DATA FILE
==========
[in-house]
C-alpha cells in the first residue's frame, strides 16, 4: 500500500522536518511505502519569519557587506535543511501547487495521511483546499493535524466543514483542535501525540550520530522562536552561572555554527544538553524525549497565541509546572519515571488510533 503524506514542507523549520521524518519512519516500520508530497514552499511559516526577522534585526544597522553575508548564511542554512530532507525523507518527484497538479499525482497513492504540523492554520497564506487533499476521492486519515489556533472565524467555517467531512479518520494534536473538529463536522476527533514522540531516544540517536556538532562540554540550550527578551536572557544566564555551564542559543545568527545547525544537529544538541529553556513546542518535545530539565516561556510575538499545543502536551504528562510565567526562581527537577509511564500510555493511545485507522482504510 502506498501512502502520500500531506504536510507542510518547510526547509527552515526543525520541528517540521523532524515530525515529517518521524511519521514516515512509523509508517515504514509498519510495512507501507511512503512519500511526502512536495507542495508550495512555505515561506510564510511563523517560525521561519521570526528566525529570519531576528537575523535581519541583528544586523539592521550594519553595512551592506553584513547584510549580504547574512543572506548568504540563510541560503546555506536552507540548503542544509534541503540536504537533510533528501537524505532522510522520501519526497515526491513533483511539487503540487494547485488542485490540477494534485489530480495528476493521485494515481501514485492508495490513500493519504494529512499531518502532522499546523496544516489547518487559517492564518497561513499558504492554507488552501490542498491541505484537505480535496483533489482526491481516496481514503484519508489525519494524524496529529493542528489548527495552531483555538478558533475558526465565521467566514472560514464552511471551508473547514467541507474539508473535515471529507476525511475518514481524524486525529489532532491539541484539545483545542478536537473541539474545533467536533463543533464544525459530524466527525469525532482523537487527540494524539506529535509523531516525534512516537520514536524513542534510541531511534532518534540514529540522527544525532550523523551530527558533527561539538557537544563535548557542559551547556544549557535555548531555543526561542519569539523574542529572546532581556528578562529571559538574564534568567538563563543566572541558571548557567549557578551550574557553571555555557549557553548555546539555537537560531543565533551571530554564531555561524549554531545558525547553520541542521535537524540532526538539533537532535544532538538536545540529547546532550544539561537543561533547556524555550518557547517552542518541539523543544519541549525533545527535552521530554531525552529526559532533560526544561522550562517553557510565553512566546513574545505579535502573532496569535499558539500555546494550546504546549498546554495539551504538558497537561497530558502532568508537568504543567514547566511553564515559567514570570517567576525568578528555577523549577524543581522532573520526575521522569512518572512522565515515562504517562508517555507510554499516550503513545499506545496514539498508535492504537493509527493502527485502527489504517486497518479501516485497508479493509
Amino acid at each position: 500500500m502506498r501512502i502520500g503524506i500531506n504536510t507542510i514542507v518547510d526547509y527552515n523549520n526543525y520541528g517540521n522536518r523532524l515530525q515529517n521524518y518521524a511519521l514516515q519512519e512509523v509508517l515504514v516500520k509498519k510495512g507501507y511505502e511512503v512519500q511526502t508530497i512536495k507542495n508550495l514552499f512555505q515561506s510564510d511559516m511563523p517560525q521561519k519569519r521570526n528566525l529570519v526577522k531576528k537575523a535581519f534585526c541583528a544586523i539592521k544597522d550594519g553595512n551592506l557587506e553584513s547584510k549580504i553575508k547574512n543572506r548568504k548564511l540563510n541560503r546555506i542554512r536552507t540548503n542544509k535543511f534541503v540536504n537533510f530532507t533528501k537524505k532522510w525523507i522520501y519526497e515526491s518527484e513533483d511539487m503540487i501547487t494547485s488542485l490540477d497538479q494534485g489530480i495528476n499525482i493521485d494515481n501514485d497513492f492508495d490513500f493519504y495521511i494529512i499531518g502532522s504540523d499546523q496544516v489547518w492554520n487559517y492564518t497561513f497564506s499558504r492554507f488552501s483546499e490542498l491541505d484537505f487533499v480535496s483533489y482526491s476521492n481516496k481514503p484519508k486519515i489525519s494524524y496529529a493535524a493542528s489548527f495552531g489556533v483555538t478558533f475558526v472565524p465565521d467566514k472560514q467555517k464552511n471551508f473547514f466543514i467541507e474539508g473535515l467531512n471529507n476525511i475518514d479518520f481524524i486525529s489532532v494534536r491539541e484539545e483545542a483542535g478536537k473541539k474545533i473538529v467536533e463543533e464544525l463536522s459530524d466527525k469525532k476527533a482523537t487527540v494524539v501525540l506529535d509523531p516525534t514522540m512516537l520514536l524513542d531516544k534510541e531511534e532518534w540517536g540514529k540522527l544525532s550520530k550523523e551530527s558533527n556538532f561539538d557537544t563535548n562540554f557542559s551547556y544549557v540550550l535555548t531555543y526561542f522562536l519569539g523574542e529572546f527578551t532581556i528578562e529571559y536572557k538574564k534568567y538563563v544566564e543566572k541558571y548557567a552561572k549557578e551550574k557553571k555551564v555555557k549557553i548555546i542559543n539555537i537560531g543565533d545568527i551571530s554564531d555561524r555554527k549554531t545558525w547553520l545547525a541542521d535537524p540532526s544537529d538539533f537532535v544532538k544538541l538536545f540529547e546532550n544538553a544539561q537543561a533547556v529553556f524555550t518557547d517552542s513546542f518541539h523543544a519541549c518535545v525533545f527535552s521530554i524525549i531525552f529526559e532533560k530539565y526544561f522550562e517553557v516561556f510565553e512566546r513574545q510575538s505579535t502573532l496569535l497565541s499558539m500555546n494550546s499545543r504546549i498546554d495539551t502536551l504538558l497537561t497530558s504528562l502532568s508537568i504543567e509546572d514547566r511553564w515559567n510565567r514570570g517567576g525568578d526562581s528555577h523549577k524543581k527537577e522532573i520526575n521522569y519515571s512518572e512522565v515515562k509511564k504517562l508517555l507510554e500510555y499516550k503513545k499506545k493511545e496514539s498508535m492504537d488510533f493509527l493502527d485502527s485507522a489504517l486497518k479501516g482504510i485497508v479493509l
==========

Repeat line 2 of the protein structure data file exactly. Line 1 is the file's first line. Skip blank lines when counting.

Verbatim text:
C-alpha cells in the first residue's frame, strides 16, 4: 500500500522536518511505502519569519557587506535543511501547487495521511483546499493535524466543514483542535501525540550520530522562536552561572555554527544538553524525549497565541509546572519515571488510533 503524506514542507523549520521524518519512519516500520508530497514552499511559516526577522534585526544597522553575508548564511542554512530532507525523507518527484497538479499525482497513492504540523492554520497564506487533499476521492486519515489556533472565524467555517467531512479518520494534536473538529463536522476527533514522540531516544540517536556538532562540554540550550527578551536572557544566564555551564542559543545568527545547525544537529544538541529553556513546542518535545530539565516561556510575538499545543502536551504528562510565567526562581527537577509511564500510555493511545485507522482504510 502506498501512502502520500500531506504536510507542510518547510526547509527552515526543525520541528517540521523532524515530525515529517518521524511519521514516515512509523509508517515504514509498519510495512507501507511512503512519500511526502512536495507542495508550495512555505515561506510564510511563523517560525521561519521570526528566525529570519531576528537575523535581519541583528544586523539592521550594519553595512551592506553584513547584510549580504547574512543572506548568504540563510541560503546555506536552507540548503542544509534541503540536504537533510533528501537524505532522510522520501519526497515526491513533483511539487503540487494547485488542485490540477494534485489530480495528476493521485494515481501514485492508495490513500493519504494529512499531518502532522499546523496544516489547518487559517492564518497561513499558504492554507488552501490542498491541505484537505480535496483533489482526491481516496481514503484519508489525519494524524496529529493542528489548527495552531483555538478558533475558526465565521467566514472560514464552511471551508473547514467541507474539508473535515471529507476525511475518514481524524486525529489532532491539541484539545483545542478536537473541539474545533467536533463543533464544525459530524466527525469525532482523537487527540494524539506529535509523531516525534512516537520514536524513542534510541531511534532518534540514529540522527544525532550523523551530527558533527561539538557537544563535548557542559551547556544549557535555548531555543526561542519569539523574542529572546532581556528578562529571559538574564534568567538563563543566572541558571548557567549557578551550574557553571555555557549557553548555546539555537537560531543565533551571530554564531555561524549554531545558525547553520541542521535537524540532526538539533537532535544532538538536545540529547546532550544539561537543561533547556524555550518557547517552542518541539523543544519541549525533545527535552521530554531525552529526559532533560526544561522550562517553557510565553512566546513574545505579535502573532496569535499558539500555546494550546504546549498546554495539551504538558497537561497530558502532568508537568504543567514547566511553564515559567514570570517567576525568578528555577523549577524543581522532573520526575521522569512518572512522565515515562504517562508517555507510554499516550503513545499506545496514539498508535492504537493509527493502527485502527489504517486497518479501516485497508479493509